• The 117 Michigan children killed by guns was four times more than by drowning or poisoning.
  • Gun suicides accounted for 53.9% of the country's gun deaths in 2021, another record high.
  • More than half of Michigan's 2021 gun deaths were related to suicide.

The shooter or the gun?

Not everyone is convinced more gun regulation is an appropriate response to this violence. When people say, "guns don't kill people, people kill people," it is a recognition there are numerous factors for why a person decides to commit violence.

Catholics do not have to settle into an either/or mindset. Rather, the faithful can and should embrace a both/and approach. With gun violence, it is no different.

Stuffed animals, candles and balloons adorn the sign outside Oxford High School days after a mass shooting at the northern Oakland County school claimed four lives and injured seven others Nov. 30, 2021. (Michael Stechschulte | Detroit Catholic)
Stuffed animals, candles and balloons adorn the sign outside Oxford High School days after a mass shooting at the northern Oakland County school claimed four lives and injured seven others Nov. 30, 2021. (Michael Stechschulte | Detroit Catholic)

"It's about guns, but it's also about other societal problems that we have that we are not dealing with," said Fr. John McKenzie, a priest in solidum serving Christ the King Parish in Detroit.

Taking guns off the street is important, but Fr. McKenzie said until deeper issues are addressed, "we're going to always circle back" like a "dog chasing its tail."

While the conference of American bishops has advocated for gun safety reforms, the body has also acknowledged the prevalence of violence as the root issue.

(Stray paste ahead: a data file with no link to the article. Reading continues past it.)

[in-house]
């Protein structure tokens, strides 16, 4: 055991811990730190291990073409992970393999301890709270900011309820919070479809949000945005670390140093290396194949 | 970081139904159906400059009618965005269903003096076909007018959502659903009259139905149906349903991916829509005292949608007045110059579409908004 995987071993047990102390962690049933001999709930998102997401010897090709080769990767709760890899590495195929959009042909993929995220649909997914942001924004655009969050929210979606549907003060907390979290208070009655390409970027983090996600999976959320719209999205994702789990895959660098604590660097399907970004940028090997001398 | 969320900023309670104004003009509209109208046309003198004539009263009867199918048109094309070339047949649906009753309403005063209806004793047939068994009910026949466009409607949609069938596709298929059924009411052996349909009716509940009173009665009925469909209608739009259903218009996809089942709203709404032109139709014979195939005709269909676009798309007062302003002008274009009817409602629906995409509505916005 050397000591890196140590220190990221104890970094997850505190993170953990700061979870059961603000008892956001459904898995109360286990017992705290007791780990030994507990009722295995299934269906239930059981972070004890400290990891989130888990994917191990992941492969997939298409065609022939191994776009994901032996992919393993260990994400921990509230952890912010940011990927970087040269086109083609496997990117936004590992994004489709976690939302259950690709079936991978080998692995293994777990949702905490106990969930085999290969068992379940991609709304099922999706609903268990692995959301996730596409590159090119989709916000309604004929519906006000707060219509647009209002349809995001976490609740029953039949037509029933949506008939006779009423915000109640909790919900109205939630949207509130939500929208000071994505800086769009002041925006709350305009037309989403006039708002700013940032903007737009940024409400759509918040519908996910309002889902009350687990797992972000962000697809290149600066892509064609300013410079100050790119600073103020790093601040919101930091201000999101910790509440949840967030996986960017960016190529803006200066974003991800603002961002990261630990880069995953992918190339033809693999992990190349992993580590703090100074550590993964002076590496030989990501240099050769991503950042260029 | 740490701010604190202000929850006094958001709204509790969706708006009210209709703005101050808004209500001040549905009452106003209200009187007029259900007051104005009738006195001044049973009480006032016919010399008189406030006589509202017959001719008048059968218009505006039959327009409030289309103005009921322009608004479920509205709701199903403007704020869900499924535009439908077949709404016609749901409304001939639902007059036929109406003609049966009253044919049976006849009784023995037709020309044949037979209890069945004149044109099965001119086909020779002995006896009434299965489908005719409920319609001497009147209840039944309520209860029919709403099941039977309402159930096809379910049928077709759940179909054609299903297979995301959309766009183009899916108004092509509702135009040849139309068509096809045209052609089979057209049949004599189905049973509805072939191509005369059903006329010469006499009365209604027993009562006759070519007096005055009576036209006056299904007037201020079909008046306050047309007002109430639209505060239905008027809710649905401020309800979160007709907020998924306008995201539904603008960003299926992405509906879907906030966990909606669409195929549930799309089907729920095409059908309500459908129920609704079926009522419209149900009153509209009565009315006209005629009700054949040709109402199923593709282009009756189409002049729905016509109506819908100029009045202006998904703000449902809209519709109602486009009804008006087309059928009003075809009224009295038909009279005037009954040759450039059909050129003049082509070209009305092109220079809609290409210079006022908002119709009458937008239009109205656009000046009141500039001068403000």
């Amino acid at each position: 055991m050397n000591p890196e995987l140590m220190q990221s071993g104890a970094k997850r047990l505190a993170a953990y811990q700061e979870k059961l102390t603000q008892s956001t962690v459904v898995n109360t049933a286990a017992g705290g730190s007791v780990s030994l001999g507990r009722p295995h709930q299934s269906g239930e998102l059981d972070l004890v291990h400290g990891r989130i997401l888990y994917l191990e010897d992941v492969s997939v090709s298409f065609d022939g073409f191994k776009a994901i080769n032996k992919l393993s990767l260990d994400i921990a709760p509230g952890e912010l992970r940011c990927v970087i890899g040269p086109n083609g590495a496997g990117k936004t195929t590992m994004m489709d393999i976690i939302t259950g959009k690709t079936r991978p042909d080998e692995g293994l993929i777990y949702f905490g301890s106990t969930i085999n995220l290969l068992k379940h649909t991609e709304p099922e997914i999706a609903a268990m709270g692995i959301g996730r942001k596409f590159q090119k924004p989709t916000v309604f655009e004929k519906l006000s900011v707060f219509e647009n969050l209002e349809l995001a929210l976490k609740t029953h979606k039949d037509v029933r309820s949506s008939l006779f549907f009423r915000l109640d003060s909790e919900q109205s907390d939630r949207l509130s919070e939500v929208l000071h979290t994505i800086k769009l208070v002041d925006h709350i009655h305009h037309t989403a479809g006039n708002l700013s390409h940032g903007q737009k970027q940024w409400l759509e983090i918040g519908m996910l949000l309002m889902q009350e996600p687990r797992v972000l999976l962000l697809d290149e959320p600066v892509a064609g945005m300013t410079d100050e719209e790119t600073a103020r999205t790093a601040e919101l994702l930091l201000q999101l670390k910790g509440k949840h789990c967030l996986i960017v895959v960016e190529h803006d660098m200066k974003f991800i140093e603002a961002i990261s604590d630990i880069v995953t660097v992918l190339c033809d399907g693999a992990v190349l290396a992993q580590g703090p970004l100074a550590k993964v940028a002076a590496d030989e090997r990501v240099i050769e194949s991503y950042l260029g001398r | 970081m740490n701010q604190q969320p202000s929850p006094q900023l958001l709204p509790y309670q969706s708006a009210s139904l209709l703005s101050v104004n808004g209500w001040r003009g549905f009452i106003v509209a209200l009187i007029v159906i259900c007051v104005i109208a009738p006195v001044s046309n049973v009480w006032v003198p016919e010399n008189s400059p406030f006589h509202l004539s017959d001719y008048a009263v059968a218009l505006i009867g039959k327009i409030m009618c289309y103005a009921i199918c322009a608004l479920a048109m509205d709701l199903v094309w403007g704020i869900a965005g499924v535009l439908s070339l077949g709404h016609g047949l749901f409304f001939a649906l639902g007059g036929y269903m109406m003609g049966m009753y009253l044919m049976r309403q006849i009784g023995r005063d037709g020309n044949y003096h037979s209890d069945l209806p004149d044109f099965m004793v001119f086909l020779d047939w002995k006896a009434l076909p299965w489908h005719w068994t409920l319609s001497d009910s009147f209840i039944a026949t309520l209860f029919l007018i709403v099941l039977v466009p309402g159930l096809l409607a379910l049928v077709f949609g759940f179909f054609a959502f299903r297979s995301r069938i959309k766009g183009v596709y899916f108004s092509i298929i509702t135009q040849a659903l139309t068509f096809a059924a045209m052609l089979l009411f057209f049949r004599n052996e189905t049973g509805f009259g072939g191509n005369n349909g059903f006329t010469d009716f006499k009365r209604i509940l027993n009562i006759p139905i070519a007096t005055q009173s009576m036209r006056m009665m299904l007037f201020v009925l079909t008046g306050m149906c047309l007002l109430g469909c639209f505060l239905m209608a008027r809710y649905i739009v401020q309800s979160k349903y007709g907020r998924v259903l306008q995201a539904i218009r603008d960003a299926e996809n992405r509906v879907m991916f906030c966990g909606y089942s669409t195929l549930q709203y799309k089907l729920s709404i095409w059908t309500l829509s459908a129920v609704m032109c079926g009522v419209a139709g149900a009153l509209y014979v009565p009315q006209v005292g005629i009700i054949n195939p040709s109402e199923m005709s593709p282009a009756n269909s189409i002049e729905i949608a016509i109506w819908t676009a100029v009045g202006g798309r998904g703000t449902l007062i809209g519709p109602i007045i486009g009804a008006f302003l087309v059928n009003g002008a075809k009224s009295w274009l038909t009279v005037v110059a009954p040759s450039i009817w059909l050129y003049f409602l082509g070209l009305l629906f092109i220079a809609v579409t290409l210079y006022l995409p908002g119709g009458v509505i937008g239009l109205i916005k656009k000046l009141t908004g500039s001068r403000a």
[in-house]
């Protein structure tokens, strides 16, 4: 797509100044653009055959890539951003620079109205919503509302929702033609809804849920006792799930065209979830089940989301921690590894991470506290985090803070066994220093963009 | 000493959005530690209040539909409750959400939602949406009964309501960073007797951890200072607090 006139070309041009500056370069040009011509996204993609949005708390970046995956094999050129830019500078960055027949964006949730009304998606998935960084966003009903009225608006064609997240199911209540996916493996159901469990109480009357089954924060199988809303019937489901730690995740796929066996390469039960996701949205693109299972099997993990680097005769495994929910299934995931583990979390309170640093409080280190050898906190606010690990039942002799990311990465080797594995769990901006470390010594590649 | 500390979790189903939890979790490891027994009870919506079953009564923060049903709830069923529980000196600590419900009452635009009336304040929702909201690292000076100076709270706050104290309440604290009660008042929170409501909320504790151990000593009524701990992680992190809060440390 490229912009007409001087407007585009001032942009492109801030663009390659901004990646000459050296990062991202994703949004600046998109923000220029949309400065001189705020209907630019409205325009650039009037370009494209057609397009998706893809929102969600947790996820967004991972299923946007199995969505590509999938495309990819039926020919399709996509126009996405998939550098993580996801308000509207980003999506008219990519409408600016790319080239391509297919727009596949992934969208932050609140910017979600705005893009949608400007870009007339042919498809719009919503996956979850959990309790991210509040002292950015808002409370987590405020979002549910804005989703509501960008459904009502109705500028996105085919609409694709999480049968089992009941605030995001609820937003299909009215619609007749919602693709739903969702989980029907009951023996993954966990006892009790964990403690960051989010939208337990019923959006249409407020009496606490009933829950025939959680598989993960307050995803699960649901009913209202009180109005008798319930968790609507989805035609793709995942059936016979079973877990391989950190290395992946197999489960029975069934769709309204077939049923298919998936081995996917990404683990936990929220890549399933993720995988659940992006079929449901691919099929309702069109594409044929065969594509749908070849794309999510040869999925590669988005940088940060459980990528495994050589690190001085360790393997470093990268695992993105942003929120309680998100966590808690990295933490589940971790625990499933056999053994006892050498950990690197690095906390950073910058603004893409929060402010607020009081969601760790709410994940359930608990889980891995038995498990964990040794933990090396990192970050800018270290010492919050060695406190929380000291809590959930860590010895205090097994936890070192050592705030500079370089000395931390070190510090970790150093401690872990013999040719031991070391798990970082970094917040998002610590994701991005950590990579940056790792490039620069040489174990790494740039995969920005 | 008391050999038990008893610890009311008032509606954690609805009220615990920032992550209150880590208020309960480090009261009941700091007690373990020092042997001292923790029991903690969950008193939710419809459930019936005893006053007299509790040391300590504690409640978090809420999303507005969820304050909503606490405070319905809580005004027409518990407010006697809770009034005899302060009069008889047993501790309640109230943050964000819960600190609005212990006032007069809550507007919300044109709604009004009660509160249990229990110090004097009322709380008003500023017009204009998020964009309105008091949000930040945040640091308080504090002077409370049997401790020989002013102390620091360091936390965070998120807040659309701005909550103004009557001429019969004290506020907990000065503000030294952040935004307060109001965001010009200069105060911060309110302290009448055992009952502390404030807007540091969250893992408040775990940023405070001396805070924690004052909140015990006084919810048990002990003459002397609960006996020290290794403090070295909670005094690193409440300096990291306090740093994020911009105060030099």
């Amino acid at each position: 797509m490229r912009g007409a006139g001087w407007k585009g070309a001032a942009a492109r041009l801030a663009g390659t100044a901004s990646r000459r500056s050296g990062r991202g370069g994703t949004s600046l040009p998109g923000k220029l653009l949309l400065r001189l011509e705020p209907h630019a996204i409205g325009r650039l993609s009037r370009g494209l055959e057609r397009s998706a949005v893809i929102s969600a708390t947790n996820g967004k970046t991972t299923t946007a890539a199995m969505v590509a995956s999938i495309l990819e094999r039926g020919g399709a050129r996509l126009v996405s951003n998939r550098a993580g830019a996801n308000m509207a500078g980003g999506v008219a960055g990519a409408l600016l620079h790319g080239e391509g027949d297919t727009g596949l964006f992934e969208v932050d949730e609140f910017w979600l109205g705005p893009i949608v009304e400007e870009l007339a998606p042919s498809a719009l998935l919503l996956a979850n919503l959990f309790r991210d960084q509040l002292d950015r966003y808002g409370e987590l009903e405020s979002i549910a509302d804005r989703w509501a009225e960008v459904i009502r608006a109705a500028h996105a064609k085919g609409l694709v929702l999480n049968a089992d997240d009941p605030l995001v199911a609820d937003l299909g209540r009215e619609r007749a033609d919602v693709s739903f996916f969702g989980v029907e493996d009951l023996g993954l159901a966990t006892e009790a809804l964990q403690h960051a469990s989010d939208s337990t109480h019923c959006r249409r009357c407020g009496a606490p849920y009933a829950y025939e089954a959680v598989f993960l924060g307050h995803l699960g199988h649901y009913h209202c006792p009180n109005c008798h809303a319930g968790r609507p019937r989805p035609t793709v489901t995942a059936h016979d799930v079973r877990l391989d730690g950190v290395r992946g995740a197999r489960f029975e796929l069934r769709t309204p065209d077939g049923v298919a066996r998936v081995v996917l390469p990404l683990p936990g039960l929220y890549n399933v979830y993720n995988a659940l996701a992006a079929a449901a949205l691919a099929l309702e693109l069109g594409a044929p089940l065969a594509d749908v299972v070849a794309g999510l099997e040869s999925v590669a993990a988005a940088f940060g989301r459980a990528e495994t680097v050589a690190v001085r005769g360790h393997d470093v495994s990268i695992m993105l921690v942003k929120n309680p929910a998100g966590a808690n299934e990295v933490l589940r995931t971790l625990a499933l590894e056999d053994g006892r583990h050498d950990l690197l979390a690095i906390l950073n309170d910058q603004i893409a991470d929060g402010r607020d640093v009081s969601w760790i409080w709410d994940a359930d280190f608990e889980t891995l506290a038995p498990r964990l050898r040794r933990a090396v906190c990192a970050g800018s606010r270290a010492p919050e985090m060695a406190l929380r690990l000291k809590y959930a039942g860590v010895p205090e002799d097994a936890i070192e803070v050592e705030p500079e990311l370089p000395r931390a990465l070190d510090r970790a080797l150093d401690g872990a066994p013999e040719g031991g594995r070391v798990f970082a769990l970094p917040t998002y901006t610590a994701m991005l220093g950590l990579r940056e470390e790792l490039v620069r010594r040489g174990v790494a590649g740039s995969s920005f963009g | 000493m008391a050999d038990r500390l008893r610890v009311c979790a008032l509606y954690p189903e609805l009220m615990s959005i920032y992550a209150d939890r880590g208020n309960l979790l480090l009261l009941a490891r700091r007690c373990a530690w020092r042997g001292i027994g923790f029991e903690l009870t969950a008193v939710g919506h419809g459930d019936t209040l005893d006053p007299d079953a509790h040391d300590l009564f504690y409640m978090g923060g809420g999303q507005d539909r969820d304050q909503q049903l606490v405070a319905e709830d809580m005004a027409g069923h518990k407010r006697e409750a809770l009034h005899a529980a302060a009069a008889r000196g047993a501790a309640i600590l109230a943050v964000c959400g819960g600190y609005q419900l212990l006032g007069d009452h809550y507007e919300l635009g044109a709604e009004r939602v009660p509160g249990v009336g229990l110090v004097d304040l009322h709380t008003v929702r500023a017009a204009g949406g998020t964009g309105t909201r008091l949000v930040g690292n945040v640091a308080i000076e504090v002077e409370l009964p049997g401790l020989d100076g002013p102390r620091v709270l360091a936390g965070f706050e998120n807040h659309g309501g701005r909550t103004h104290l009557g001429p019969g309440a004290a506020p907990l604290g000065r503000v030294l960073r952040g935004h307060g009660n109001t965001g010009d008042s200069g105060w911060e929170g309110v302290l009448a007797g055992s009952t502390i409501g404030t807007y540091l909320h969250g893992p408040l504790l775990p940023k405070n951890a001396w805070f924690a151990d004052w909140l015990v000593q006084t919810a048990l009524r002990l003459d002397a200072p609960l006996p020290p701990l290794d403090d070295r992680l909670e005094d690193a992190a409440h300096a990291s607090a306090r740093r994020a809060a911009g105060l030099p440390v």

In a 2022 letter to Congress, the U.S. bishops called for addressing violence through "dialogue followed by concrete action to bring about a broader social renewal that addresses all aspects of the crisis." They listed "mental health, the state of families, the valuation of life, the influence of entertainment and gaming industries, bullying" as issues of concern.

Yet the bishops also mentioned the "availability of firearms," adding that, "among the many steps toward addressing this endemic of violence is the passage of reasonable gun control measures."

This approach was echoed by the Michigan Catholic Conference in supporting the Michigan gun safety legislation, noting "the real issue at hand" is "violence in our society" and called for policy actions that "embrace and foster a culture of life."

Why 'ready availability' of guns is a problem

The U.S. bishops have pointed out that guns — particularly their availability to people in conflict — are what can turn something like an argument into a deadly tragedy.

“Most homicides are not the result of criminal design but rather they are the outcome of quarrels and arguments among spouses, friends and acquaintances," the U.S. bishops conference said in a 1975 document, Handgun Violence: A Threat to Life. "In these situations, it is the ready availability of handguns that often leads to tragic and deadly results."

Deacon Tom Bousamra, who has been engaged in jail ministry in the Diocese of Gaylord for 36 years, said most people he ministers to suffer from mental illness or struggle with addiction. Their ability to access guns just makes situations worse.

"Take guns out of that equation and there might be less of a criminal reality," he said.